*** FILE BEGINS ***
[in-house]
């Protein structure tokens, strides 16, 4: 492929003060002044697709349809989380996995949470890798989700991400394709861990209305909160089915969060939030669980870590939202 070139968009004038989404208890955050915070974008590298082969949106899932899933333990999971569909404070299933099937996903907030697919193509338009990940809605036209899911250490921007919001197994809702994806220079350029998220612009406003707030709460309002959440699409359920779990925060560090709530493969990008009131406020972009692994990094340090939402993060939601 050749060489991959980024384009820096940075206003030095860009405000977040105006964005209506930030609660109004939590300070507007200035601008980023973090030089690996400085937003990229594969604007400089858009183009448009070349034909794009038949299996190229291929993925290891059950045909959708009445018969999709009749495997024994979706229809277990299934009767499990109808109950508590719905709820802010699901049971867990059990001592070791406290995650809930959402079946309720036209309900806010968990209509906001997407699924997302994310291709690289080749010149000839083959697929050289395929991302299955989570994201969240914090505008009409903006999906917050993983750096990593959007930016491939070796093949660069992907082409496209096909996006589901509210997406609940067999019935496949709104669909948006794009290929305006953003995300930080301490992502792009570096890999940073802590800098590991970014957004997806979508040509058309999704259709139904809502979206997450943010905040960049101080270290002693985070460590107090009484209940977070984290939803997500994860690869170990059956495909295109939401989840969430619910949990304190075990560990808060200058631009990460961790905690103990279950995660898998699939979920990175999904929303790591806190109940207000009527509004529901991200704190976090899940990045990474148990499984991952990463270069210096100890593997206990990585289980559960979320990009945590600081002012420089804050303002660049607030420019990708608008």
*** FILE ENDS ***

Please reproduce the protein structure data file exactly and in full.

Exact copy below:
[in-house]
């Protein structure tokens, strides 16, 4: 492929003060002044697709349809989380996995949470890798989700991400394709861990209305909160089915969060939030669980870590939202 070139968009004038989404208890955050915070974008590298082969949106899932899933333990999971569909404070299933099937996903907030697919193509338009990940809605036209899911250490921007919001197994809702994806220079350029998220612009406003707030709460309002959440699409359920779990925060560090709530493969990008009131406020972009692994990094340090939402993060939601 050749060489991959980024384009820096940075206003030095860009405000977040105006964005209506930030609660109004939590300070507007200035601008980023973090030089690996400085937003990229594969604007400089858009183009448009070349034909794009038949299996190229291929993925290891059950045909959708009445018969999709009749495997024994979706229809277990299934009767499990109808109950508590719905709820802010699901049971867990059990001592070791406290995650809930959402079946309720036209309900806010968990209509906001997407699924997302994310291709690289080749010149000839083959697929050289395929991302299955989570994201969240914090505008009409903006999906917050993983750096990593959007930016491939070796093949660069992907082409496209096909996006589901509210997406609940067999019935496949709104669909948006794009290929305006953003995300930080301490992502792009570096890999940073802590800098590991970014957004997806979508040509058309999704259709139904809502979206997450943010905040960049101080270290002693985070460590107090009484209940977070984290939803997500994860690869170990059956495909295109939401989840969430619910949990304190075990560990808060200058631009990460961790905690103990279950995660898998699939979920990175999904929303790591806190109940207000009527509004529901991200704190976090899940990045990474148990499984991952990463270069210096100890593997206990990585289980559960979320990009945590600081002012420089804050303002660049607030420019990708608008």